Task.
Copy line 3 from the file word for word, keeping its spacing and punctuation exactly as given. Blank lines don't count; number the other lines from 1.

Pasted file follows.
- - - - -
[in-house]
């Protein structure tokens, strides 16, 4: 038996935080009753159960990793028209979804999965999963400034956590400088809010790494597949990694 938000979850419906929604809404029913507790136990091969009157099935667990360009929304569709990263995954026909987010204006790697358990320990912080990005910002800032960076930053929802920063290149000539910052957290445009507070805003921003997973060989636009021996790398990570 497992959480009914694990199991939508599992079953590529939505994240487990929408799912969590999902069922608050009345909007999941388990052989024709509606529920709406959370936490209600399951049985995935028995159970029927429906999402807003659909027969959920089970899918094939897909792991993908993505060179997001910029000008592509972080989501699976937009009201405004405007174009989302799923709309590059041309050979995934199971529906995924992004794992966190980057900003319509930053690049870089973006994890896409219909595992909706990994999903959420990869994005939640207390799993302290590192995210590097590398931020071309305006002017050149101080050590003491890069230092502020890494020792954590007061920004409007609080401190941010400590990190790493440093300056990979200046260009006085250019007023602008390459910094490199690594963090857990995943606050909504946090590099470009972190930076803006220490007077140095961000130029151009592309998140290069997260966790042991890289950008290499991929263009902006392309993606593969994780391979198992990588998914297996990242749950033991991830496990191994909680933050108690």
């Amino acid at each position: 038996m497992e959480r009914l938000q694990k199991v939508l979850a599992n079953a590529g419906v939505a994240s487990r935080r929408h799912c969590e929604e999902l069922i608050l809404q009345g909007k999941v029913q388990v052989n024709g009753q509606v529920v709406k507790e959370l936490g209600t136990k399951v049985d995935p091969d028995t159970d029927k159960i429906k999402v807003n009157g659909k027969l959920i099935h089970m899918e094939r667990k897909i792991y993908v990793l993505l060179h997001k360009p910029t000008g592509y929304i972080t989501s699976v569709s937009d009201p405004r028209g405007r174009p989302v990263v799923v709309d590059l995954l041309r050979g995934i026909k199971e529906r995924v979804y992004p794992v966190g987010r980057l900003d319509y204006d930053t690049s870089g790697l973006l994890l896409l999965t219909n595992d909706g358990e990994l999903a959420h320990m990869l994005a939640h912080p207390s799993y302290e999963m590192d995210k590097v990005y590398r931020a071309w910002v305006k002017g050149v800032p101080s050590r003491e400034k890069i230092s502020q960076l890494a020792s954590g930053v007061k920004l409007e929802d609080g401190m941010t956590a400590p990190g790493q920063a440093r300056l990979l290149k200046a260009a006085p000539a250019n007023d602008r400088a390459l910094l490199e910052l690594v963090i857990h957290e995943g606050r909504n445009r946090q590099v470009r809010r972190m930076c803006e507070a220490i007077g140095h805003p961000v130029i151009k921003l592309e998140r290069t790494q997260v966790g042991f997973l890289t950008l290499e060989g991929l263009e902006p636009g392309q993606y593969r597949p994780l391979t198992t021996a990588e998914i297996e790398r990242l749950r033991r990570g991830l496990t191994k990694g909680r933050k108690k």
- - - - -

């Amino acid at each position: 038996m497992e959480r009914l938000q694990k199991v939508l979850a599992n079953a590529g419906v939505a994240s487990r935080r929408h799912c969590e929604e999902l069922i608050l809404q009345g909007k999941v029913q388990v052989n024709g009753q509606v529920v709406k507790e959370l936490g209600t136990k399951v049985d995935p091969d028995t159970d029927k159960i429906k999402v807003n009157g659909k027969l959920i099935h089970m899918e094939r667990k897909i792991y993908v990793l993505l060179h997001k360009p910029t000008g592509y929304i972080t989501s699976v569709s937009d009201p405004r028209g405007r174009p989302v990263v799923v709309d590059l995954l041309r050979g995934i026909k199971e529906r995924v979804y992004p794992v966190g987010r980057l900003d319509y204006d930053t690049s870089g790697l973006l994890l896409l999965t219909n595992d909706g358990e990994l999903a959420h320990m990869l994005a939640h912080p207390s799993y302290e999963m590192d995210k590097v990005y590398r931020a071309w910002v305006k002017g050149v800032p101080s050590r003491e400034k890069i230092s502020q960076l890494a020792s954590g930053v007061k920004l409007e929802d609080g401190m941010t956590a400590p990190g790493q920063a440093r300056l990979l290149k200046a260009a006085p000539a250019n007023d602008r400088a390459l910094l490199e910052l690594v963090i857990h957290e995943g606050r909504n445009r946090q590099v470009r809010r972190m930076c803006e507070a220490i007077g140095h805003p961000v130029i151009k921003l592309e998140r290069t790494q997260v966790g042991f997973l890289t950008l290499e060989g991929l263009e902006p636009g392309q993606y593969r597949p994780l391979t198992t021996a990588e998914i297996e790398r990242l749950r033991r990570g991830l496990t191994k990694g909680r933050k108690k």